4. says:

    Oh dear I m considering not even putting this book on my Goodreads page because I genuinely feel terrible about not liking it I really WANTED to like this book I LOVE what the book issupposed to be about It s the execution that really disappointed me This book is VERY academic, in the worst sense of the word I really wanted a spirited discussion and defense of the humanities in contemporary American education, and what I got was a very dry comparison to the way American education approa Oh dear I m considering not even putting this book on my Goodreads page because I genuinely feel terrible about not liking it I really WANTED to like this book I LOVE what the book issupposed to be about It s the execution that really disappointed me This book is VERY academic, in the worst sense of the word I really wanted a spirited discussion and defense of the humanities in contemporary American education, and what I got was a very dry comparison to the way American education approaches the humanities and howIndia does Nussbaum spends so much time discussing Rabindranath Tagore that, well, I wanted to throw the book down and say, huffily, IF YOU LIKE HIM SO MUCH JUST WRITE A BOOK ABOUT HIM I really feel the title of this book, and its marketing, really, is sooooo misleading, and I was actually HURT by that I also have to say Nussbaum does spend a few pages discussing the Chicago Children s Choir programs as an example of the way humanitie...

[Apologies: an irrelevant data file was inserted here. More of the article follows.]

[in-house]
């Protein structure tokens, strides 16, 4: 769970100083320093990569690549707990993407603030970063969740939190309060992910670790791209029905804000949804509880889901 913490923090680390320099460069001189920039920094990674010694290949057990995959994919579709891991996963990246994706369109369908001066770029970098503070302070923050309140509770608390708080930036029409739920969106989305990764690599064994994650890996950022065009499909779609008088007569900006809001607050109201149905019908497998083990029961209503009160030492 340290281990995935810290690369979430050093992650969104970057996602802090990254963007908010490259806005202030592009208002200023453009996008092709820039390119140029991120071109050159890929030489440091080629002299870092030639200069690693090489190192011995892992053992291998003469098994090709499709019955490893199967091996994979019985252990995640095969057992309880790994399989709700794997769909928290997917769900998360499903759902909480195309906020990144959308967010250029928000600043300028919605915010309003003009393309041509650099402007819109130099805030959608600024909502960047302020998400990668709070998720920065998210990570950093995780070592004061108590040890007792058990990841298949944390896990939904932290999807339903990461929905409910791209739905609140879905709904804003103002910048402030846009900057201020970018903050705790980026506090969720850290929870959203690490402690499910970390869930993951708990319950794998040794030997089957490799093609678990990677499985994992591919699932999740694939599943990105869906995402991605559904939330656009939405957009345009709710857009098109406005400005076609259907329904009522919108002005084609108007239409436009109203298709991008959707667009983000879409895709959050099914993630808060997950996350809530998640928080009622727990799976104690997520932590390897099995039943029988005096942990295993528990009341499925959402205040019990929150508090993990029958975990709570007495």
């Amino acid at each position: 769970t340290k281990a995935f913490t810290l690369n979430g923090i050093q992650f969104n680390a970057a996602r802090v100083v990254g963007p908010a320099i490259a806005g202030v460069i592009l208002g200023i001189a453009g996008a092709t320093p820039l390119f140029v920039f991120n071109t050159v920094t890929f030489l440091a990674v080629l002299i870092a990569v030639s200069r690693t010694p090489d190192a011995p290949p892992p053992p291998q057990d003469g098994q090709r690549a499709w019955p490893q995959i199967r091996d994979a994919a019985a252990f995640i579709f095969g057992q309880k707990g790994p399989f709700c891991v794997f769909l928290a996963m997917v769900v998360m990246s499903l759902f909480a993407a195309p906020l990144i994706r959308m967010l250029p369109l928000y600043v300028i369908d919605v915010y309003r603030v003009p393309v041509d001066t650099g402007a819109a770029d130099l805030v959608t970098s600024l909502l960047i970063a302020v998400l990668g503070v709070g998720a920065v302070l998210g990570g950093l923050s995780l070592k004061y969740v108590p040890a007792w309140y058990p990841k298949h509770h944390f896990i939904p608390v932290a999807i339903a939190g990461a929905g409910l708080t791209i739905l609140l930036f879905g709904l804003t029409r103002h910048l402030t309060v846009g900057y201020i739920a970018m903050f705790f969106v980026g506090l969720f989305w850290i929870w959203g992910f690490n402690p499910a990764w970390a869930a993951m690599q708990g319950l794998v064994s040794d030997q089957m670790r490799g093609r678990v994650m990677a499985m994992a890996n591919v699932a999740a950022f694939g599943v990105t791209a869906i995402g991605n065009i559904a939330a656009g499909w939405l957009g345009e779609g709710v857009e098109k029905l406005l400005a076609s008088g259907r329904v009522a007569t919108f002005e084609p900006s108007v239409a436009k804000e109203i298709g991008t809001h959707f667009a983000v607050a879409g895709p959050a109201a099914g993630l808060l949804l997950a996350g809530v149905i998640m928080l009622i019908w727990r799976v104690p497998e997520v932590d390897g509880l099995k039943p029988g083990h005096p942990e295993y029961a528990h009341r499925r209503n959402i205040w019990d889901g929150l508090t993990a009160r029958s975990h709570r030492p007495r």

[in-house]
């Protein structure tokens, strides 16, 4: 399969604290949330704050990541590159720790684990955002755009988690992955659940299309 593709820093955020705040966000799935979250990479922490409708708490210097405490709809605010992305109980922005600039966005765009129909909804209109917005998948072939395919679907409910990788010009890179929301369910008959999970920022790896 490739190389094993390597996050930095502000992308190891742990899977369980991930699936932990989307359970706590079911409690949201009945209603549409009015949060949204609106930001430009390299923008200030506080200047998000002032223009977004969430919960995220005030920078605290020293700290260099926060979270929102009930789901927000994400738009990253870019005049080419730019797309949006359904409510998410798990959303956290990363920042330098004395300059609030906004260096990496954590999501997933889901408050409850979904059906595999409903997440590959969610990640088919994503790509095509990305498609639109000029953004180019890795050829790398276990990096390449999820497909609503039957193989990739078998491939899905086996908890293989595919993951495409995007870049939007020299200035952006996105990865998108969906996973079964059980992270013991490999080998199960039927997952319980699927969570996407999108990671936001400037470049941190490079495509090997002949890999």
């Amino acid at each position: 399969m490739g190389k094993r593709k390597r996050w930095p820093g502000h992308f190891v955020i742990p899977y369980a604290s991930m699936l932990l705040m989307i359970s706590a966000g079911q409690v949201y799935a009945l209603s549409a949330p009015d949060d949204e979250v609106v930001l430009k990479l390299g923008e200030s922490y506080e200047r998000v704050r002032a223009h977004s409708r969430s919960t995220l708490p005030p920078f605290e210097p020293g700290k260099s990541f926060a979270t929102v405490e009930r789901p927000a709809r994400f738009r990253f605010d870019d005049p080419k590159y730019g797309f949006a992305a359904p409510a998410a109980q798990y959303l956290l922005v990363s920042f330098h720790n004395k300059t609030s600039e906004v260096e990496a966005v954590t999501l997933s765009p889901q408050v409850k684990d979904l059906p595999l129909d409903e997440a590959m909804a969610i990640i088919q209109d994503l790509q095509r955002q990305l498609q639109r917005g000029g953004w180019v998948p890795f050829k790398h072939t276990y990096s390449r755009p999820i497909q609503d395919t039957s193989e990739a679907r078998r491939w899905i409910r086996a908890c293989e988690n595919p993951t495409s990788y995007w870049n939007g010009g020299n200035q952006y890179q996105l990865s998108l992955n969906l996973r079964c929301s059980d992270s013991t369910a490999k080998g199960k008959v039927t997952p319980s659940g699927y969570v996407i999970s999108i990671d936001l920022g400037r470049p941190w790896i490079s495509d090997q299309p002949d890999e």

5. says:

    Este texto me pareci brillante.Un an lisis aterrador del sistema educativo actual y una exposici n de las razones por las que necesitamos en nuestra educaci n y en la vida las humanidades.Un libro muy provechoso para maestros y padres de familia que encontrar n una gu a para educar, desde una edad temprana en el respeto, la equidad, la compasi n y el pensamiento individual proyectado hacia el colectivo con argumentos muy fuertes y v lidos de lo que estamos co...


  6. says:

    Nussbaum calls her book a manifesto Her manifesto on why democracy needs the humanities is made up of 6 interlocking propositions 1 there is a crisis going on in education today 2 this crisis is the shedding away of the humanities, which produce the necessary espirit de corps and competencies for an active and productive democracy 3 this shedding away of...


  7. says:

    c cu n n y kh b t ng , kh ng ph i Ch u u m l M m i coi tr ng gi tr c a liberal arts v c c m n nh n v n n i chung h n l Ch u u, n c b Nussbaum ph ph n m nh nh t l Anh, c bi t sau th i Thatcher Kh ng ph i h th ng tr ng c ng d a tr n ng n s ch nh n c, m quy t nh c p ng n s ch l i thu c v c c ch nh tr gia quan li u v n ch u nhi u nh h ng c a c c i h i ng n h n, h i h t c a c tri v c c b nh th nh t ch m l h th ng tr ng t th c d a tr n s ng g p c a c c c nh c cu n n y kh b t ng , kh ng ph i Ch u u m l M m i coi tr ng gi tr c a liberal arts v c c m n nh n v n n i chung h n l Ch u u, n c b Nussbaum ph ph n m nh nh t l Anh, c bi t sau th i T...


  8. says: